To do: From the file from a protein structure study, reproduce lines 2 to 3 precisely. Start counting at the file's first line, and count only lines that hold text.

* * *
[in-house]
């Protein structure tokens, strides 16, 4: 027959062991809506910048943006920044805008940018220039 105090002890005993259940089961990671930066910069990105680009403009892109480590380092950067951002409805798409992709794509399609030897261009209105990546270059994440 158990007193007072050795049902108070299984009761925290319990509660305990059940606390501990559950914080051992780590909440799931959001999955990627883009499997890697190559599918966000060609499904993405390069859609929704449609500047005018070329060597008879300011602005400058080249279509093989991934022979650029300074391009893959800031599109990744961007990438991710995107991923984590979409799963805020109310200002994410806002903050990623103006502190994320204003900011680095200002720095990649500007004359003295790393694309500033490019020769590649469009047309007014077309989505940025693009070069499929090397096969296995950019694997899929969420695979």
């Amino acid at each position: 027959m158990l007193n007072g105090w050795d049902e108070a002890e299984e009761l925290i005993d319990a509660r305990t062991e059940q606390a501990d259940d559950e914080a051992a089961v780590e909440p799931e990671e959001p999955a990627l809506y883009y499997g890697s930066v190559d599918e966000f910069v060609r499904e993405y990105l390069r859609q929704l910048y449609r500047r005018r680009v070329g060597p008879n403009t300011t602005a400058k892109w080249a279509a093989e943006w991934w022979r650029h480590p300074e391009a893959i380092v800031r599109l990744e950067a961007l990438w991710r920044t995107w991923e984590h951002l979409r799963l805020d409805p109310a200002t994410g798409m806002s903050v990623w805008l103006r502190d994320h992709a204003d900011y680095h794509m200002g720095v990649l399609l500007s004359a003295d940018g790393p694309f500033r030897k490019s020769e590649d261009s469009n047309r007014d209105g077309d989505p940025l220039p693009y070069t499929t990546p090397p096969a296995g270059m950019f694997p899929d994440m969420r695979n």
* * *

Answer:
């Protein structure tokens, strides 16, 4: 027959062991809506910048943006920044805008940018220039 105090002890005993259940089961990671930066910069990105680009403009892109480590380092950067951002409805798409992709794509399609030897261009209105990546270059994440 158990007193007072050795049902108070299984009761925290319990509660305990059940606390501990559950914080051992780590909440799931959001999955990627883009499997890697190559599918966000060609499904993405390069859609929704449609500047005018070329060597008879300011602005400058080249279509093989991934022979650029300074391009893959800031599109990744961007990438991710995107991923984590979409799963805020109310200002994410806002903050990623103006502190994320204003900011680095200002720095990649500007004359003295790393694309500033490019020769590649469009047309007014077309989505940025693009070069499929090397096969296995950019694997899929969420695979």
């Amino acid at each position: 027959m158990l007193n007072g105090w050795d049902e108070a002890e299984e009761l925290i005993d319990a509660r305990t062991e059940q606390a501990d259940d559950e914080a051992a089961v780590e909440p799931e990671e959001p999955a990627l809506y883009y499997g890697s930066v190559d599918e966000f910069v060609r499904e993405y990105l390069r859609q929704l910048y449609r500047r005018r680009v070329g060597p008879n403009t300011t602005a400058k892109w080249a279509a093989e943006w991934w022979r650029h480590p300074e391009a893959i380092v800031r599109l990744e950067a961007l990438w991710r920044t995107w991923e984590h951002l979409r799963l805020d409805p109310a200002t994410g798409m806002s903050v990623w805008l103006r502190d994320h992709a204003d900011y680095h794509m200002g720095v990649l399609l500007s004359a003295d940018g790393p694309f500033r030897k490019s020769e590649d261009s469009n047309r007014d209105g077309d989505p940025l220039p693009y070069t499929t990546p090397p096969a296995g270059m950019f694997p899929d994440m969420r695979n």